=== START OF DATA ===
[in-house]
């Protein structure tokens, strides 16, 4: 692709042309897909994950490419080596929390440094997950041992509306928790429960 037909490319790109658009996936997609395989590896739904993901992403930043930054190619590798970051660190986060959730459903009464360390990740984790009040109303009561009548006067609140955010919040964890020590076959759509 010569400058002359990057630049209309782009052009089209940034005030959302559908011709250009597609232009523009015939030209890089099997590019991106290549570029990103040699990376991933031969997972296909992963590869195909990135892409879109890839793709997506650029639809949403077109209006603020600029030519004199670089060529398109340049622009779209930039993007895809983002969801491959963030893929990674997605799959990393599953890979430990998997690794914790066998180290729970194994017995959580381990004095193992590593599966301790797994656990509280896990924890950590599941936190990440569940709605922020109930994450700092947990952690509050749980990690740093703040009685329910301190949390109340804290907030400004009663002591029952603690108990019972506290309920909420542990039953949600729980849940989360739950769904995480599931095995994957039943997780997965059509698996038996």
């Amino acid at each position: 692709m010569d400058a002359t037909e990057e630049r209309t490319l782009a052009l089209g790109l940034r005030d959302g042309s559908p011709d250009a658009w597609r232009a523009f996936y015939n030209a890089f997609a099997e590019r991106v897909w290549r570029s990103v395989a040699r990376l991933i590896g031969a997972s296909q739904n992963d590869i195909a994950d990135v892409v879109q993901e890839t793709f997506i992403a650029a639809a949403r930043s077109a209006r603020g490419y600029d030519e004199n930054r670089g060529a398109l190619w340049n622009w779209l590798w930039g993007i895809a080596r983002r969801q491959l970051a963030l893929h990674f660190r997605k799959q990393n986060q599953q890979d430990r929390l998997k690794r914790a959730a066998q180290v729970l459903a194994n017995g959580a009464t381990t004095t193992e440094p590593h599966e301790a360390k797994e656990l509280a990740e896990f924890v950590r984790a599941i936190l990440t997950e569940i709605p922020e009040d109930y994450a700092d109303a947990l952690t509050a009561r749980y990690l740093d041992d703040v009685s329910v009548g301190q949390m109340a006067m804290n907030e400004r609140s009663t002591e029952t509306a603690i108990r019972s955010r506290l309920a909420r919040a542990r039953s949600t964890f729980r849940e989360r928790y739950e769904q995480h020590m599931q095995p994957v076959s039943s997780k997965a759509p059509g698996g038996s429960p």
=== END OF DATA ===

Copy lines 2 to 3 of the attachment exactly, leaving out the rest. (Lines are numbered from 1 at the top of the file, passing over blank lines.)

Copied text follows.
């Protein structure tokens, strides 16, 4: 692709042309897909994950490419080596929390440094997950041992509306928790429960 037909490319790109658009996936997609395989590896739904993901992403930043930054190619590798970051660190986060959730459903009464360390990740984790009040109303009561009548006067609140955010919040964890020590076959759509 010569400058002359990057630049209309782009052009089209940034005030959302559908011709250009597609232009523009015939030209890089099997590019991106290549570029990103040699990376991933031969997972296909992963590869195909990135892409879109890839793709997506650029639809949403077109209006603020600029030519004199670089060529398109340049622009779209930039993007895809983002969801491959963030893929990674997605799959990393599953890979430990998997690794914790066998180290729970194994017995959580381990004095193992590593599966301790797994656990509280896990924890950590599941936190990440569940709605922020109930994450700092947990952690509050749980990690740093703040009685329910301190949390109340804290907030400004009663002591029952603690108990019972506290309920909420542990039953949600729980849940989360739950769904995480599931095995994957039943997780997965059509698996038996």
């Amino acid at each position: 692709m010569d400058a002359t037909e990057e630049r209309t490319l782009a052009l089209g790109l940034r005030d959302g042309s559908p011709d250009a658009w597609r232009a523009f996936y015939n030209a890089f997609a099997e590019r991106v897909w290549r570029s990103v395989a040699r990376l991933i590896g031969a997972s296909q739904n992963d590869i195909a994950d990135v892409v879109q993901e890839t793709f997506i992403a650029a639809a949403r930043s077109a209006r603020g490419y600029d030519e004199n930054r670089g060529a398109l190619w340049n622009w779209l590798w930039g993007i895809a080596r983002r969801q491959l970051a963030l893929h990674f660190r997605k799959q990393n986060q599953q890979d430990r929390l998997k690794r914790a959730a066998q180290v729970l459903a194994n017995g959580a009464t381990t004095t193992e440094p590593h599966e301790a360390k797994e656990l509280a990740e896990f924890v950590r984790a599941i936190l990440t997950e569940i709605p922020e009040d109930y994450a700092d109303a947990l952690t509050a009561r749980y990690l740093d041992d703040v009685s329910v009548g301190q949390m109340a006067m804290n907030e400004r609140s009663t002591e029952t509306a603690i108990r019972s955010r506290l309920a909420r919040a542990r039953s949600t964890f729980r849940e989360r928790y739950e769904q995480h020590m599931q095995p994957v076959s039943s997780k997965a759509p059509g698996g038996s429960p």